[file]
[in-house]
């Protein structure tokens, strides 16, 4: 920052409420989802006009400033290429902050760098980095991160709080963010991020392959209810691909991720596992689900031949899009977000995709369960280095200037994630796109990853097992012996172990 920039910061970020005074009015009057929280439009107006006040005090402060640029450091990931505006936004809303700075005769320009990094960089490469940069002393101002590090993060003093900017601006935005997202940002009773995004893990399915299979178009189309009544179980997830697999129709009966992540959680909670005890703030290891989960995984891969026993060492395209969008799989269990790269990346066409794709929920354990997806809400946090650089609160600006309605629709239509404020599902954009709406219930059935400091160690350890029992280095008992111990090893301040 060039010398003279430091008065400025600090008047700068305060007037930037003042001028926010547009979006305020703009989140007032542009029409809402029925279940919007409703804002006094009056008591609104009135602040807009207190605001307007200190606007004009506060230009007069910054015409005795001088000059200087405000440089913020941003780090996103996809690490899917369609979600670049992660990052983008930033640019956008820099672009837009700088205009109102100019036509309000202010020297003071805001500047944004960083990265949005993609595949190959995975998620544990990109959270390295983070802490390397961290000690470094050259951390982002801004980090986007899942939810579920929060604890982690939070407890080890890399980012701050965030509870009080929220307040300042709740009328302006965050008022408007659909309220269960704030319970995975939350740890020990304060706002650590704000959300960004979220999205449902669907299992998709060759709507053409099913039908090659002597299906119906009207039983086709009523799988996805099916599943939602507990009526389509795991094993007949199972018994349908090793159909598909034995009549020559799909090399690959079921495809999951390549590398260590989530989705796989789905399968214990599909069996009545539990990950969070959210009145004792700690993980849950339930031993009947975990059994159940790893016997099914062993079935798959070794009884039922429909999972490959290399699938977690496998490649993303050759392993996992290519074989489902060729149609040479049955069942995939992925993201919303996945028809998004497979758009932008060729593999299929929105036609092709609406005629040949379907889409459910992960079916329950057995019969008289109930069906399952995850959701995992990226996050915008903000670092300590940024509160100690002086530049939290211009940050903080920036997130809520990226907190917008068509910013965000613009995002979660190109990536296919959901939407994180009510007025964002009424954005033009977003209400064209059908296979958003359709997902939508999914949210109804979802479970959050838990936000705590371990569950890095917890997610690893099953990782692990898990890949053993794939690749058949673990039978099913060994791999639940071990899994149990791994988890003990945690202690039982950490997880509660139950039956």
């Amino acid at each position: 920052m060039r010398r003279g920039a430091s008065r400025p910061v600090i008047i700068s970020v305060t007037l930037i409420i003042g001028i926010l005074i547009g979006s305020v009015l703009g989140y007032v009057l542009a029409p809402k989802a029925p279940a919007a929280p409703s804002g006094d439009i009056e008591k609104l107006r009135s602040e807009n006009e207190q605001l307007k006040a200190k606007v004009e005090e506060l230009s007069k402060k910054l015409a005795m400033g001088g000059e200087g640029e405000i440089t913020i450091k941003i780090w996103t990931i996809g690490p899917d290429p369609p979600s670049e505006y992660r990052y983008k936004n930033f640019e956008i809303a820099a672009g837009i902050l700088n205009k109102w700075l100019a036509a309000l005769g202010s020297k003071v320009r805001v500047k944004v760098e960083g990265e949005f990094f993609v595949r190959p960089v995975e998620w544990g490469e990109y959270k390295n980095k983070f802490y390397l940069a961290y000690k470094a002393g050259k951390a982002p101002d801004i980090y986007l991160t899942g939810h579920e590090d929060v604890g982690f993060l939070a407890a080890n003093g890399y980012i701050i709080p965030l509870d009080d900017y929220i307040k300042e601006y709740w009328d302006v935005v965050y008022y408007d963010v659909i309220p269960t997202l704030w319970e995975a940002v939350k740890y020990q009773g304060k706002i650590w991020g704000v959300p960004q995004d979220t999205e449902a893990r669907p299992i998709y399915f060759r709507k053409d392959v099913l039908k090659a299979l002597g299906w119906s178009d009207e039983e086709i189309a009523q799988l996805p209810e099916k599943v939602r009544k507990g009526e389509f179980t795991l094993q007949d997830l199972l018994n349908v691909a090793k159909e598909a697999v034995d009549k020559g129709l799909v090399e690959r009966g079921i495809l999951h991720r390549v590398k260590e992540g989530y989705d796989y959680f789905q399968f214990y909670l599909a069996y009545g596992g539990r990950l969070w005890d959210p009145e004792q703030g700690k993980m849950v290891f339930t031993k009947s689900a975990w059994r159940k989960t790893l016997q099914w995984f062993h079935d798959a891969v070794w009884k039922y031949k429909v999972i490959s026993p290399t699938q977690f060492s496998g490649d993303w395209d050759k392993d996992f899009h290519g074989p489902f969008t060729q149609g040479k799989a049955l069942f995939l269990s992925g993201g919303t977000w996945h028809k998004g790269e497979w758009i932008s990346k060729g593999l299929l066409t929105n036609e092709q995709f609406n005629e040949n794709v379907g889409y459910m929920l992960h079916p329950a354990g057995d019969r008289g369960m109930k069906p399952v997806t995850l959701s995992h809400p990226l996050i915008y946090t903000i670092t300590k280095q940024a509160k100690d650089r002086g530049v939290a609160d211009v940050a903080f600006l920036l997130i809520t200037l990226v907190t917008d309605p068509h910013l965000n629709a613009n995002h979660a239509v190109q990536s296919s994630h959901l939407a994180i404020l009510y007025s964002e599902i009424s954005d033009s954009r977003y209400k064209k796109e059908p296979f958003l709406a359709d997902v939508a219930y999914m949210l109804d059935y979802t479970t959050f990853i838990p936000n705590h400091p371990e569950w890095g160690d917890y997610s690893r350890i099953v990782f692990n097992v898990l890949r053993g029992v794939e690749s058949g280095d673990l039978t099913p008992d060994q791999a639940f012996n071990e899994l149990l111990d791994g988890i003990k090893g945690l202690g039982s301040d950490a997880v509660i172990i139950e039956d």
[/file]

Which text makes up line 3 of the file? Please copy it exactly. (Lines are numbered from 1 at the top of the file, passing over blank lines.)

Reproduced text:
């Amino acid at each position: 920052m060039r010398r003279g920039a430091s008065r400025p910061v600090i008047i700068s970020v305060t007037l930037i409420i003042g001028i926010l005074i547009g979006s305020v009015l703009g989140y007032v009057l542009a029409p809402k989802a029925p279940a919007a929280p409703s804002g006094d439009i009056e008591k609104l107006r009135s602040e807009n006009e207190q605001l307007k006040a200190k606007v004009e005090e506060l230009s007069k402060k910054l015409a005795m400033g001088g000059e200087g640029e405000i440089t913020i450091k941003i780090w996103t990931i996809g690490p899917d290429p369609p979600s670049e505006y992660r990052y983008k936004n930033f640019e956008i809303a820099a672009g837009i902050l700088n205009k109102w700075l100019a036509a309000l005769g202010s020297k003071v320009r805001v500047k944004v760098e960083g990265e949005f990094f993609v595949r190959p960089v995975e998620w544990g490469e990109y959270k390295n980095k983070f802490y390397l940069a961290y000690k470094a002393g050259k951390a982002p101002d801004i980090y986007l991160t899942g939810h579920e590090d929060v604890g982690f993060l939070a407890a080890n003093g890399y980012i701050i709080p965030l509870d009080d900017y929220i307040k300042e601006y709740w009328d302006v935005v965050y008022y408007d963010v659909i309220p269960t997202l704030w319970e995975a940002v939350k740890y020990q009773g304060k706002i650590w991020g704000v959300p960004q995004d979220t999205e449902a893990r669907p299992i998709y399915f060759r709507k053409d392959v099913l039908k090659a299979l002597g299906w119906s178009d009207e039983e086709i189309a009523q799988l996805p209810e099916k599943v939602r009544k507990g009526e389509f179980t795991l094993q007949d997830l199972l018994n349908v691909a090793k159909e598909a697999v034995d009549k020559g129709l799909v090399e690959r009966g079921i495809l999951h991720r390549v590398k260590e992540g989530y989705d796989y959680f789905q399968f214990y909670l599909a069996y009545g596992g539990r990950l969070w005890d959210p009145e004792q703030g700690k993980m849950v290891f339930t031993k009947s689900a975990w059994r159940k989960t790893l016997q099914w995984f062993h079935d798959a891969v070794w009884k039922y031949k429909v999972i490959s026993p290399t699938q977690f060492s496998g490649d993303w395209d050759k392993d996992f899009h290519g074989p489902f969008t060729q149609g040479k799989a049955l069942f995939l269990s992925g993201g919303t977000w996945h028809k998004g790269e497979w758009i932008s990346k060729g593999l299929l066409t929105n036609e092709q995709f609406n005629e040949n794709v379907g889409y459910m929920l992960h079916p329950a354990g057995d019969r008289g369960m109930k069906p399952v997806t995850l959701s995992h809400p990226l996050i915008y946090t903000i670092t300590k280095q940024a509160k100690d650089r002086g530049v939290a609160d211009v940050a903080f600006l920036l997130i809520t200037l990226v907190t917008d309605p068509h910013l965000n629709a613009n995002h979660a239509v190109q990536s296919s994630h959901l939407a994180i404020l009510y007025s964002e599902i009424s954005d033009s954009r977003y209400k064209k796109e059908p296979f958003l709406a359709d997902v939508a219930y999914m949210l109804d059935y979802t479970t959050f990853i838990p936000n705590h400091p371990e569950w890095g160690d917890y997610s690893r350890i099953v990782f692990n097992v898990l890949r053993g029992v794939e690749s058949g280095d673990l039978t099913p008992d060994q791999a639940f012996n071990e899994l149990l111990d791994g988890i003990k090893g945690l202690g039982s301040d950490a997880v509660i172990i139950e039956d």